chorionic villus


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chorionic villus

n.
Any of the minute fingerlike projections of the fetal chorion that contain fetal blood vessels and that combine with maternal uterine tissue to form the placenta.

chorionic villus

Etymology: Gk, chorion + L, villus, shaggy hair
any of the tiny vascular fibrils on the surface of the chorion that infiltrate the maternal blood sinuses of the endometrium and help form the placenta.

villus

pl. villi [L.] a small process or protrusion, as from the free surface of a membrane.

arachnoid villus
microscopic projections of the arachnoid into some of the venous sinuses. Called also arachnoid granulations.
chorionic villus
threadlike projections originally occurring uniformly over the external surface of the chorion.
intestinal villus
multitudinous threadlike projections covering the surface of the mucous membrane lining the small intestine, serving as the sites of absorption of fluids and nutrients.
Enlarge picture
Organization of an intestinal villus. By permission from Guyton R, Hall JE, Textbook of Medical Physiology, Saunders, 2000
synovial villus
slender projections from the surface of the synovial membrane into the cavity of a joint; called also haversian glands.
References in periodicals archive ?
Outcome of 1,355 consecutive transabdominal chorionic villus samplings in 1,351 patients].
Achievement of that goal will reduce appreciably the numbers of invasive prenatal diagnostic procedures and potentially banish the techniques of amniocentesis and chorionic villus sampling to the history books.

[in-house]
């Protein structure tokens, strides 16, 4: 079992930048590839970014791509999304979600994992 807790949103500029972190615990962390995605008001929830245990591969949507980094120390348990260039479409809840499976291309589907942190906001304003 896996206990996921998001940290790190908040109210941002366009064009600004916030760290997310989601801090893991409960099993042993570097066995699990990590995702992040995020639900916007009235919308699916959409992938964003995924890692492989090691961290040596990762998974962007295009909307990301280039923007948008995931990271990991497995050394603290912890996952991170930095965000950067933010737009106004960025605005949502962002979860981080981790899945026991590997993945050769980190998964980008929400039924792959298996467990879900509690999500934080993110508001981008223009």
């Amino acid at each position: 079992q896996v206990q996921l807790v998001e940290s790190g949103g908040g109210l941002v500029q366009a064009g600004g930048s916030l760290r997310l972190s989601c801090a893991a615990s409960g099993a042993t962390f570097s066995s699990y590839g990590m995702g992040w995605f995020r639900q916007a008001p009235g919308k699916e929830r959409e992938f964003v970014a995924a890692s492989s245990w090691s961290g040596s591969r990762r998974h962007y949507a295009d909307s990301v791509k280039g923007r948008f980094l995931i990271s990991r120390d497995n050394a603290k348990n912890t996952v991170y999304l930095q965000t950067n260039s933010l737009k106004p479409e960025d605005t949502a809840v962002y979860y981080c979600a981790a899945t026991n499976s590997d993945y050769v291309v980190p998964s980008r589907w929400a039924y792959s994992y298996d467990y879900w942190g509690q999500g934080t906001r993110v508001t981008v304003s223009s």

9) Despite the decrease in HIV transmission with antiretroviral cover, procedures that require more technical skills--such as chorionic villus sampling and cordocentesis--should still be avoided in the HIV-infected woman, as the risk of transmission to the fetus may be considerably increased.
1% of all pregnant women needing referrals for amniocentesis or chorionic villus sampling.
Discordant direct and cultures results following chorionic villus sampling and the diagnosis of a third cell line in the fetus.
The ACOG guidelines also recommend that women found to have increased risk of aneuploidy based on this screening should be offered genetic counseling and the option of chorionic villus sampling (CVS) or second-trimester amniocentesis.
Previously, the only way to know if a woman was having a baby with Down's was with second-trimester blood tests and/or invasive amniocentesis or chorionic villus sampling (CVS) tests, all of which carry a slight risk of miscarriage.
The test is not diagnostic and a positive result is usually followed up with a diagnostic amniocentesis or chorionic villus sampling test.
About three in five had undergone amniocentesis or chorionic villus sampling; chromosomal abnormalities were the most common indication for pregnancy termination.
The definitive antenatal screening tests for Down's syndrome are amniocentesis or chorionic villus sampling (CVS).